Check carefully the finned area on the front of the radiator. You may have accumulated enough dirt, soot, gunk to have clogged the external air passages, rather than the internal Dec-cool coolant channel clogging. Or, and here’s the bad news, it could be a bit of both problems. If the car’s a keeper, a new radiator will save a lot of grief.

  • avatar
    Zackman

    I wonder if GEOZINGER had this problem with his Malibu Maxx he said he once owned?

    At least the temp gauge doesn’t hop around on you, indicating a head gasket failure. My old Chryslers were good at that. I don’t own them anymore…

    • 0 avatar
      geozinger

      Hey Zackman! I thought I heard someone calling my name…

      My Maxx was a lease vehicle, so at the end of our three year stint with it, we gave it back. The only real trouble we encountered with that car was the intermediate steering shaft and a squeaky headliner.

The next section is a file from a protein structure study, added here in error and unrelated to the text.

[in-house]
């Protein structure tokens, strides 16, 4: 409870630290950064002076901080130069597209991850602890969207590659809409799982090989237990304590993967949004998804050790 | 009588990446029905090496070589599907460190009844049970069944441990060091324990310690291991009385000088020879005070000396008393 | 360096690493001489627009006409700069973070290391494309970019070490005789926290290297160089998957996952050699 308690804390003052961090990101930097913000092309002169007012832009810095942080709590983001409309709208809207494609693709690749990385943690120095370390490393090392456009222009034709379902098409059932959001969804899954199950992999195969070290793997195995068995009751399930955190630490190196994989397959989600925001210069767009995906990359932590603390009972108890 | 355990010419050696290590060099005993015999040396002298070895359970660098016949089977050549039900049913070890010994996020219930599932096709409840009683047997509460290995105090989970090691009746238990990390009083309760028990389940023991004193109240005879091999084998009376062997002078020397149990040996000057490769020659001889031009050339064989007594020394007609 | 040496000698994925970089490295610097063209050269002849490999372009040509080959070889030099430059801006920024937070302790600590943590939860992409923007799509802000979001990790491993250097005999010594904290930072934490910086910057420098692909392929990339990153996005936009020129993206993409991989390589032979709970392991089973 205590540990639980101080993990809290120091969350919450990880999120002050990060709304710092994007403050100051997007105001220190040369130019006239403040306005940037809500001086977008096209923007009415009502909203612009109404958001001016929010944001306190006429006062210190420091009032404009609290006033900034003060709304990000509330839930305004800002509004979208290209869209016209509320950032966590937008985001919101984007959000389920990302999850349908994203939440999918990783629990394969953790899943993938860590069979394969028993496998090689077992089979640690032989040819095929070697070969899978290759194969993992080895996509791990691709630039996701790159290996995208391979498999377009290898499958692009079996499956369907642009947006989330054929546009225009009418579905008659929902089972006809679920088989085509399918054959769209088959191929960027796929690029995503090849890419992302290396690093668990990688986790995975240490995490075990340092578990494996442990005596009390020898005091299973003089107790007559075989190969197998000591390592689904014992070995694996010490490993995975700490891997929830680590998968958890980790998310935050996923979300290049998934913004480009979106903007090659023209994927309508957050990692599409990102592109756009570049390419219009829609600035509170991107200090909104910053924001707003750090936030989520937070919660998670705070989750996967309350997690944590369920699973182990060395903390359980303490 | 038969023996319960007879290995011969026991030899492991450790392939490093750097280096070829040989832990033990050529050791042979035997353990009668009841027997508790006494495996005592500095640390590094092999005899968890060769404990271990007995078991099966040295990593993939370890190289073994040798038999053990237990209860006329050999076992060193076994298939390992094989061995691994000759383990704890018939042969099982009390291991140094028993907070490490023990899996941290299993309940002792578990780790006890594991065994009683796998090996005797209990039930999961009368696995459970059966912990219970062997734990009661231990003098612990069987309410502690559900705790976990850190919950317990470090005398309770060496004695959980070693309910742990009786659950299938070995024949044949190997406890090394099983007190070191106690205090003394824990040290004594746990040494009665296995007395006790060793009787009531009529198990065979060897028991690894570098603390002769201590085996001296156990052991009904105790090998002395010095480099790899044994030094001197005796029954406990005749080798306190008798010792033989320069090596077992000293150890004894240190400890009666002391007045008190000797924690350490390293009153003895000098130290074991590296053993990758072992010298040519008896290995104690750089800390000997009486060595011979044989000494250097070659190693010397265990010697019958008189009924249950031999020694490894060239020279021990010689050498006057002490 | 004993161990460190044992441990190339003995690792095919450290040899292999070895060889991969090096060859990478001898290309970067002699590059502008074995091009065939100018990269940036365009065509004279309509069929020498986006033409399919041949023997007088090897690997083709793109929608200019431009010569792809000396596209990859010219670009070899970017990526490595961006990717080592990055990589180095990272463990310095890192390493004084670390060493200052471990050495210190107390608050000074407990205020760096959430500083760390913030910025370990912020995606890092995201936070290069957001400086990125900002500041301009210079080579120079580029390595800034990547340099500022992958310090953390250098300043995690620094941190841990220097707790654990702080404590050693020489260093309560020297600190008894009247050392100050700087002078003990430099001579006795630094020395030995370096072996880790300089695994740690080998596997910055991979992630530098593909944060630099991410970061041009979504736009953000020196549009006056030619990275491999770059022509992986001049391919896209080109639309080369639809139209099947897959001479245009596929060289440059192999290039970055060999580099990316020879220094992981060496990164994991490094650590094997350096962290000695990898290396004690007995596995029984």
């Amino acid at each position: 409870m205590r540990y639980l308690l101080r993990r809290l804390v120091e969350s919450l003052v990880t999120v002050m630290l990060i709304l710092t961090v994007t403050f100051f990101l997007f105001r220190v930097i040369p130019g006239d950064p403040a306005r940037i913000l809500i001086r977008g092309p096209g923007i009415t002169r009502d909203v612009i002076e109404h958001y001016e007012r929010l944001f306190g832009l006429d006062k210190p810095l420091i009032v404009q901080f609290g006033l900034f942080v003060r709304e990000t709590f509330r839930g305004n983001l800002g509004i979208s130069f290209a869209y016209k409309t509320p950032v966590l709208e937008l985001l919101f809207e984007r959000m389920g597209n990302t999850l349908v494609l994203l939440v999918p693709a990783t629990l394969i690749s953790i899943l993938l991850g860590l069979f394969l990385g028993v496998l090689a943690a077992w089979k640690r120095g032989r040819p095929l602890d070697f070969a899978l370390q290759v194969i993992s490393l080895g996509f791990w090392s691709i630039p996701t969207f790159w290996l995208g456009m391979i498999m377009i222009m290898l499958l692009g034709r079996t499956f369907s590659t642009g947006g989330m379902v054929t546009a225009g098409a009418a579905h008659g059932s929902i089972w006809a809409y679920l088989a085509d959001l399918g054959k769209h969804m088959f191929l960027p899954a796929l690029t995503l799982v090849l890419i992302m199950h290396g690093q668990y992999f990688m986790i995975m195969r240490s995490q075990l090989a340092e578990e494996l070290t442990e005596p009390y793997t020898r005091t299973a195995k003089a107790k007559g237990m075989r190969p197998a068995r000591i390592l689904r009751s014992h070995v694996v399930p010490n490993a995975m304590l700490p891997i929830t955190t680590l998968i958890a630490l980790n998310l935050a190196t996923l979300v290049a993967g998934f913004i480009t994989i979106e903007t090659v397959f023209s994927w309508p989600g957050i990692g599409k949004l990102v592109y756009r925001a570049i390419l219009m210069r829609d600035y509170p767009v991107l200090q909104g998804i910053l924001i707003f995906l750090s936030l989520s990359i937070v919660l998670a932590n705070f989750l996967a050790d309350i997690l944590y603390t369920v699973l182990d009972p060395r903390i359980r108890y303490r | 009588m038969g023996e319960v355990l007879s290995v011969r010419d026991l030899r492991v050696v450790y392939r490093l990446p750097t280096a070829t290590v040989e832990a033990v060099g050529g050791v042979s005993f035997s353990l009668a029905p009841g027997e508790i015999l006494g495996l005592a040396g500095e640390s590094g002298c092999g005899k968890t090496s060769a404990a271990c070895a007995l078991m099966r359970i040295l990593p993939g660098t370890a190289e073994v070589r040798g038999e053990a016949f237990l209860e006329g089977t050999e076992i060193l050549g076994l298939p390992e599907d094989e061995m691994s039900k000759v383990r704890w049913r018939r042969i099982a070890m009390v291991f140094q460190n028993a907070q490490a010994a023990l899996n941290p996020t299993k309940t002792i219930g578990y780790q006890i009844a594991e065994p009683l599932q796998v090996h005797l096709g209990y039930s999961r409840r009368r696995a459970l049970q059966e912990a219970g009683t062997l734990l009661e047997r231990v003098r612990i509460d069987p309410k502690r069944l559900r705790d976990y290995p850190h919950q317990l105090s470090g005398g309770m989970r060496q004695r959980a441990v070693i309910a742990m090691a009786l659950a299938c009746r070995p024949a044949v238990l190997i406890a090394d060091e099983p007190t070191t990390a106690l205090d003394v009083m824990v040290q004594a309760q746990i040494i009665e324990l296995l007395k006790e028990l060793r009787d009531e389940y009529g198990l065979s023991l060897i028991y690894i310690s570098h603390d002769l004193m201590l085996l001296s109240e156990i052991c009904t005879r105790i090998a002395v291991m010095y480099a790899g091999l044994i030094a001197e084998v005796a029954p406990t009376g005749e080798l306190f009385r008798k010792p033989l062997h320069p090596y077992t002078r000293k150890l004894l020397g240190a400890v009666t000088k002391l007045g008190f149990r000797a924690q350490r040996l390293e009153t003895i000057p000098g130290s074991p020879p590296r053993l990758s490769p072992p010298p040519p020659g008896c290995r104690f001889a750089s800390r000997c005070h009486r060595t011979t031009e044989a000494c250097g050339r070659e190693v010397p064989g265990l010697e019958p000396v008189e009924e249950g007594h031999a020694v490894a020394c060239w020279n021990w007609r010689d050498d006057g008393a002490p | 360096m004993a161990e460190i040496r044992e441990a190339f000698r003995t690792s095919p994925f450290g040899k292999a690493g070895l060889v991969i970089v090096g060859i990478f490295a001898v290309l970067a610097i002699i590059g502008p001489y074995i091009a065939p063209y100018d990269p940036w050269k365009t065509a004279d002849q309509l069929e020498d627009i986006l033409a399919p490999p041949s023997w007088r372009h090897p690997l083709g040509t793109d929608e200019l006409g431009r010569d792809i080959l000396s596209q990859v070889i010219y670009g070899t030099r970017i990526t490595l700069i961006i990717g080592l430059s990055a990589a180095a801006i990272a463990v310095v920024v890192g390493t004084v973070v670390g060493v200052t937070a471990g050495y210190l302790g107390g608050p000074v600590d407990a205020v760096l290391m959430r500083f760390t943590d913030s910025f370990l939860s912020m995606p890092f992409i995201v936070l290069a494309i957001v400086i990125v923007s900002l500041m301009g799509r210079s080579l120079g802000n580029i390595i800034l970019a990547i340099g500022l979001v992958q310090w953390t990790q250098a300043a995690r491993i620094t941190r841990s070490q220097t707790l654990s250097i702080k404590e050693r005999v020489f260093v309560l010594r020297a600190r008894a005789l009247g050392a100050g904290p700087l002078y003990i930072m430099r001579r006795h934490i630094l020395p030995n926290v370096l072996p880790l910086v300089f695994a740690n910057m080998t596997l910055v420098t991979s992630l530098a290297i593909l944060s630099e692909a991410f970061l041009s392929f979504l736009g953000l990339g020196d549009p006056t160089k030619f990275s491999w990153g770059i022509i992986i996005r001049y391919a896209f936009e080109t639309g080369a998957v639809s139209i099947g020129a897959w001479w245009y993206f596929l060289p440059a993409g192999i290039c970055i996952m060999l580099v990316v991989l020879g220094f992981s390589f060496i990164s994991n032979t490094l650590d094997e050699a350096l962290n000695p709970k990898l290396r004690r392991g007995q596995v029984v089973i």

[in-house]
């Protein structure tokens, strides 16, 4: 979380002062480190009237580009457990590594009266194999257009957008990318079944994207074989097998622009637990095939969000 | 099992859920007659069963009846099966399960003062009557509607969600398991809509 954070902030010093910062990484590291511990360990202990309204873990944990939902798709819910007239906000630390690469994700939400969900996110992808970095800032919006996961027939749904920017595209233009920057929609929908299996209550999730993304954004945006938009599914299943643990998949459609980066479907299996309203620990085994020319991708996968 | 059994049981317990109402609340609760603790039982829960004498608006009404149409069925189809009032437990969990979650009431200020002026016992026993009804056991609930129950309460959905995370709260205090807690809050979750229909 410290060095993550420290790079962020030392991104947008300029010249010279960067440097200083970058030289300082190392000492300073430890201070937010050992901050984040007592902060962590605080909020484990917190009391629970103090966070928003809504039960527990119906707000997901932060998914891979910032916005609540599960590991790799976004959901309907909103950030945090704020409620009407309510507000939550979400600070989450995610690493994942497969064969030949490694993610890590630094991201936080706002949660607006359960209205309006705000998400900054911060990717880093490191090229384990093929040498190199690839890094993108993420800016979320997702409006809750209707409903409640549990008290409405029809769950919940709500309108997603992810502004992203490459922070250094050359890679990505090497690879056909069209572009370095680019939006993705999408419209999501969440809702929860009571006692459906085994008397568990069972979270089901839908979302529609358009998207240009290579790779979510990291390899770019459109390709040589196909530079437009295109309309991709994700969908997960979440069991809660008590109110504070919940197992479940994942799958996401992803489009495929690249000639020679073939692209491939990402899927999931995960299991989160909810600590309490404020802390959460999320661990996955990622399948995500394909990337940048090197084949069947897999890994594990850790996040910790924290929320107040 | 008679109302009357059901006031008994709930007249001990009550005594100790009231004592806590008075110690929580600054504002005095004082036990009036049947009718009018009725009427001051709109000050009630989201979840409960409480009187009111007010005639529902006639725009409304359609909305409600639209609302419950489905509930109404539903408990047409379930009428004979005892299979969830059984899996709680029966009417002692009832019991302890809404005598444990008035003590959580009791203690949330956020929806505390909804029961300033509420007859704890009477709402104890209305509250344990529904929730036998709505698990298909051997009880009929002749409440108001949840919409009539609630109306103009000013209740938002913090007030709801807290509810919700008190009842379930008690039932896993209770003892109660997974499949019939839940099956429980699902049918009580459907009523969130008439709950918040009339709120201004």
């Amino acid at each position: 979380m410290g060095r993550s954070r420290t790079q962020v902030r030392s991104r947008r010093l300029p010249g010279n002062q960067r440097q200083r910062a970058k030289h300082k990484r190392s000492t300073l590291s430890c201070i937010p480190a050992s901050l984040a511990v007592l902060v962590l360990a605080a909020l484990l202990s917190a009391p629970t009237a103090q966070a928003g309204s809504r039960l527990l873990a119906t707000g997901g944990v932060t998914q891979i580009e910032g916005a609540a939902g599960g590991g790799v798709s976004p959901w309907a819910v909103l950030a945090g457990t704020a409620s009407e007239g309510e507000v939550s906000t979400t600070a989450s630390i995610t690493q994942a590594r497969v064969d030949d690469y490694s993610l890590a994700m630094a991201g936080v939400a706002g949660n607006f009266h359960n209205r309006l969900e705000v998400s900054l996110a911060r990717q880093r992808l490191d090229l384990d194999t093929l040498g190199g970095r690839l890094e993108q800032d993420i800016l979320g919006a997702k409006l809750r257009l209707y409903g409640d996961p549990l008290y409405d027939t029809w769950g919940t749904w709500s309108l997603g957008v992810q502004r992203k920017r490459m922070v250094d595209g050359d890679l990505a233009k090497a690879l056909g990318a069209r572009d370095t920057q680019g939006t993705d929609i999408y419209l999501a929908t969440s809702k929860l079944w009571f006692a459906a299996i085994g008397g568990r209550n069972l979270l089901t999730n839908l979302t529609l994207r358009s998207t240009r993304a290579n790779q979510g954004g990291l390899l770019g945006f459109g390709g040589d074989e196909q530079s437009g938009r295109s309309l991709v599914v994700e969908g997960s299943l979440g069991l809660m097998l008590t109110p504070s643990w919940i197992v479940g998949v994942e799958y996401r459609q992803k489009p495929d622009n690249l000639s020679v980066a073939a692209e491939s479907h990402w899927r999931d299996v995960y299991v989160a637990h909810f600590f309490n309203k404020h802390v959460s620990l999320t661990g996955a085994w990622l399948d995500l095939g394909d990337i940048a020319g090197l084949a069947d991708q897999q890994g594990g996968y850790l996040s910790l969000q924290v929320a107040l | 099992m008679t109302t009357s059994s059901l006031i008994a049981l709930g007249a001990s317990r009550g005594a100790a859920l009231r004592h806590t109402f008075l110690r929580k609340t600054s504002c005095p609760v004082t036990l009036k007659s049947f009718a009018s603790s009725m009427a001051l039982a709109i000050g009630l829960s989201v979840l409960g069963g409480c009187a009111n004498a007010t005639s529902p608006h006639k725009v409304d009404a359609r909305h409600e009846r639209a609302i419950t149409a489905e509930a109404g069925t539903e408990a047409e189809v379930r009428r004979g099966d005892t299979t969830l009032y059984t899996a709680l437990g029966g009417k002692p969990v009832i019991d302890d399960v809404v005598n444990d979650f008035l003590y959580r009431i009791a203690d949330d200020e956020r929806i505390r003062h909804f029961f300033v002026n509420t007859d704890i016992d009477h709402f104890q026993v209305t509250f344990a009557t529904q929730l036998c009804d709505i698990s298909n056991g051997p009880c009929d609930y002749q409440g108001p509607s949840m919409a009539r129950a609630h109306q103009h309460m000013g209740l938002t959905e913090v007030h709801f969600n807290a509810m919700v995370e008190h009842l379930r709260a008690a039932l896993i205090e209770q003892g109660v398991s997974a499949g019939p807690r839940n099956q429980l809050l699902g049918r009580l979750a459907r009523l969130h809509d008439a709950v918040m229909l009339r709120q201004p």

But from the sounds of it, there’s air in his system. This could happen to any car…

  • avatar
    Lightspeed

    Radiators seem to have gone down in price over the years, so I’d replace it and the thermostat.
    Intersting ride the MAXX SS. I had a Maxx and thought the packaging was brilliant, the interior, build quality and materails – not so much. I wish this body style had caught on though, more useful space than almost any CUV and many SUVs.

  • avatar
    tim850csi

    Funny you should call out the VAG plastic impellers. My beloved B5.5 Passat ate it’s impeller on the way back from Easter. Cost to replace the water pump? 700 bucks (and yeah, I did the timing belt, water pump, etc etc approx 50k ago).

    Needless to say the Passat now has a new owner and I am the proud owner of a Performance Blue ST.

  • avatar
    autojim

    Professional Cooling System Engineer here…